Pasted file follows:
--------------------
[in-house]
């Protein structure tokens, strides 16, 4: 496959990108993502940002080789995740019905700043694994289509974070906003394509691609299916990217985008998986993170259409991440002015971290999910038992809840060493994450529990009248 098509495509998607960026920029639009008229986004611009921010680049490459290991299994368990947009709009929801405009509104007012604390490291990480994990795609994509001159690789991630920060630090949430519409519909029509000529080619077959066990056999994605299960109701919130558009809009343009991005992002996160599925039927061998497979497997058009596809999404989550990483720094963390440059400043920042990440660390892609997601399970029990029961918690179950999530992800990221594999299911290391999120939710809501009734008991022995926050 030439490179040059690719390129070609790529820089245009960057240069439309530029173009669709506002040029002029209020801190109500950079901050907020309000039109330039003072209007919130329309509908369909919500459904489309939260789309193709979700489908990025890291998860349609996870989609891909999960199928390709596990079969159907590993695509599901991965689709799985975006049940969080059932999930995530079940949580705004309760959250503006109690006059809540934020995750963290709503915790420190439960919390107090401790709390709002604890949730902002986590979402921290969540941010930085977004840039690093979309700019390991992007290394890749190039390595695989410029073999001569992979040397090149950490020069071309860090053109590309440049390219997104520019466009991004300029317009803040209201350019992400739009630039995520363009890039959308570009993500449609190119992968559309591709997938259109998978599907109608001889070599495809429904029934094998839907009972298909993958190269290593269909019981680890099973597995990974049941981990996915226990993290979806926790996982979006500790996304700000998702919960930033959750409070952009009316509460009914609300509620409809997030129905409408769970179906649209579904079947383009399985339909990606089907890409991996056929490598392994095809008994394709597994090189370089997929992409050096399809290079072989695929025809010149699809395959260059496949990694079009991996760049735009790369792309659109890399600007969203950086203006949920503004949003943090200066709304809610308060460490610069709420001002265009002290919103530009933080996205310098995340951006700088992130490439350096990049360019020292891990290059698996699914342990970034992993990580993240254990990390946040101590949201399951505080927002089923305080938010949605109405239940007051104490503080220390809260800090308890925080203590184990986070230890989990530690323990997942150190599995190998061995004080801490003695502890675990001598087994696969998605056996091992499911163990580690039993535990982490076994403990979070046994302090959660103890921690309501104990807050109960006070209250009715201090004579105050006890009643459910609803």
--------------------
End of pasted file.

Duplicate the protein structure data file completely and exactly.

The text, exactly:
[in-house]
């Protein structure tokens, strides 16, 4: 496959990108993502940002080789995740019905700043694994289509974070906003394509691609299916990217985008998986993170259409991440002015971290999910038992809840060493994450529990009248 098509495509998607960026920029639009008229986004611009921010680049490459290991299994368990947009709009929801405009509104007012604390490291990480994990795609994509001159690789991630920060630090949430519409519909029509000529080619077959066990056999994605299960109701919130558009809009343009991005992002996160599925039927061998497979497997058009596809999404989550990483720094963390440059400043920042990440660390892609997601399970029990029961918690179950999530992800990221594999299911290391999120939710809501009734008991022995926050 030439490179040059690719390129070609790529820089245009960057240069439309530029173009669709506002040029002029209020801190109500950079901050907020309000039109330039003072209007919130329309509908369909919500459904489309939260789309193709979700489908990025890291998860349609996870989609891909999960199928390709596990079969159907590993695509599901991965689709799985975006049940969080059932999930995530079940949580705004309760959250503006109690006059809540934020995750963290709503915790420190439960919390107090401790709390709002604890949730902002986590979402921290969540941010930085977004840039690093979309700019390991992007290394890749190039390595695989410029073999001569992979040397090149950490020069071309860090053109590309440049390219997104520019466009991004300029317009803040209201350019992400739009630039995520363009890039959308570009993500449609190119992968559309591709997938259109998978599907109608001889070599495809429904029934094998839907009972298909993958190269290593269909019981680890099973597995990974049941981990996915226990993290979806926790996982979006500790996304700000998702919960930033959750409070952009009316509460009914609300509620409809997030129905409408769970179906649209579904079947383009399985339909990606089907890409991996056929490598392994095809008994394709597994090189370089997929992409050096399809290079072989695929025809010149699809395959260059496949990694079009991996760049735009790369792309659109890399600007969203950086203006949920503004949003943090200066709304809610308060460490610069709420001002265009002290919103530009933080996205310098995340951006700088992130490439350096990049360019020292891990290059698996699914342990970034992993990580993240254990990390946040101590949201399951505080927002089923305080938010949605109405239940007051104490503080220390809260800090308890925080203590184990986070230890989990530690323990997942150190599995190998061995004080801490003695502890675990001598087994696969998605056996091992499911163990580690039993535990982490076994403990979070046994302090959660103890921690309501104990807050109960006070209250009715201090004579105050006890009643459910609803």